More rarities from the archives documenting the early career of Britfolk's most...
Jon Lusk 2004
Aside from Maddy Prior, Sandy Denny was probably the most distinctive female voice of the 60s British folk boom. She's best known for her extraordinary contribution tothr trio of albums that Fairport Convention released in quick succession in 1969, which not only defined British folk rock, but are also the only Fairport recordings anybody except a hardcore fan could ever need. And if you have to choose just one of these, it should be Unhalfbricking, from which Denny's ballad "Who knows Where The Time Goes" is an indisputable highlight.
A stark early version of said song kicks off this compilation of recordings she made before joining Fairport. Having heard a couple of the comparatively lacklustre solo albums she made in the 1970s after leaving them (she died in 1978 as a result of a fall), I wasn't expecting too much. Nevertheless, Where The Time Goes is a revealing portrait of an artist on the cusp of greatness, with the added benefit of sleeve notes by her biographer Clinton Heylin, who sets the record straight on previously issued but less satisfactory cash-ins drawing on the same period of her career. We'll take his word for it.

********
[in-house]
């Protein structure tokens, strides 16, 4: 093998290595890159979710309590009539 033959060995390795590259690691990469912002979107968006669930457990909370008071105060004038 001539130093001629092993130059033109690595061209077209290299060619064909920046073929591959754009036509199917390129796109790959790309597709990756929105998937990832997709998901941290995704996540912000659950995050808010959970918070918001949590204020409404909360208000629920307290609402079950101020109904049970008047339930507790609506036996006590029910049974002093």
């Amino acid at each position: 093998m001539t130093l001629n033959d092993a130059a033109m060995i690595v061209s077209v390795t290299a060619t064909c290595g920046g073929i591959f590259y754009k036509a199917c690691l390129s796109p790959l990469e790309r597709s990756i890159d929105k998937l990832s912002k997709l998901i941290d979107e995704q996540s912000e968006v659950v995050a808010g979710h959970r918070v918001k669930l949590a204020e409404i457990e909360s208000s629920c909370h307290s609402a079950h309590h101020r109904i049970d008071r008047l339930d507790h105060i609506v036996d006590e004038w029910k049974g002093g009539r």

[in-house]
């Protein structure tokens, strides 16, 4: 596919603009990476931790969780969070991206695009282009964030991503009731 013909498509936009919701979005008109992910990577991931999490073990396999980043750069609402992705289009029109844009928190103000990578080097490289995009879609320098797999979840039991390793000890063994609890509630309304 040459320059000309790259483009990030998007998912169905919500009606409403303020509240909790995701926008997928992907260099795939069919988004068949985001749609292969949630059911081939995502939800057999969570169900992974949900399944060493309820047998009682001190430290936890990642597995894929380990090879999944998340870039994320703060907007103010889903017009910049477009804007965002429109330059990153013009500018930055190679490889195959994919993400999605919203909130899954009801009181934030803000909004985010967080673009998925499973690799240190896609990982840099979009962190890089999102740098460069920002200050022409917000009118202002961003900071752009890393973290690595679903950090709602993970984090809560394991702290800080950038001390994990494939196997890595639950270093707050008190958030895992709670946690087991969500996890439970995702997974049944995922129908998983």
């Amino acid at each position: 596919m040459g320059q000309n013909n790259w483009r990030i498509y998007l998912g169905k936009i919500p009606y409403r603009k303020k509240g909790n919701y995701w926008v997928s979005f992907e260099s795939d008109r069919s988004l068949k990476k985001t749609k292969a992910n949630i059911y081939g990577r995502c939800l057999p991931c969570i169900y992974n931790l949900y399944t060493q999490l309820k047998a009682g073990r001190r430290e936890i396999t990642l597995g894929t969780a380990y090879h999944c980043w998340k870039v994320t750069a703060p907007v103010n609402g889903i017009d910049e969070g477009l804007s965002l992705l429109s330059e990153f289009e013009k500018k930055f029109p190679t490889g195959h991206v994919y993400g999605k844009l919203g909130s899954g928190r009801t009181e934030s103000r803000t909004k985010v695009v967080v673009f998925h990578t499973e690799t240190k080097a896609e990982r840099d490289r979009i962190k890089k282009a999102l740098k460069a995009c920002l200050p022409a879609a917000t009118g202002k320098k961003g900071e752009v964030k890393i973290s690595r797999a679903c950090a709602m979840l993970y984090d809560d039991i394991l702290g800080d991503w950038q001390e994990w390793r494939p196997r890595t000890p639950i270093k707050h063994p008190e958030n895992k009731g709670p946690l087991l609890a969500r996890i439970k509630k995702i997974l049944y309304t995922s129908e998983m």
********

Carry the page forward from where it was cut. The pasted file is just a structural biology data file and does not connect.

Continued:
That opening cut is one of two songs drawn from the album Sandy Denny and The Strawbs; though she's backed by an acoustic guitarist who isn't a patch on Richard Thompson, her vocal delivery is pretty much fully formed. She sounds like another singer altogether on the other rather twee track, "Two Weeks Last Summer".
The rest of the songs are those featuring her vocal performances on the albums Alex Campbell & His Friends and Sandy & Johnny, augmented with five alternate (and often better) takes of pieces from the latter album, which resurfaced on It's Sandy Denny in 1970.
Denny's gorgeous voice shines best on the ballads like "You Never Wanted Me", "Milk and Honey" and "3.10 Train to Yuma"; all recorded with Johnny Silvo, whose band featured a lovely resonant double bass. This material seems to anticipate her finest work with Fairport, and as such will be of genuine interest to Denny enthusiasts. The same can be said of the upbeat "Pretty Polly", which sounds almost like a template for Fairport's neo-trad. masterpiece "Matty Groves". I can do without the strident folkie version of the overexposed folk standard "This Train", but all in all, this isa pretty decent re-issue.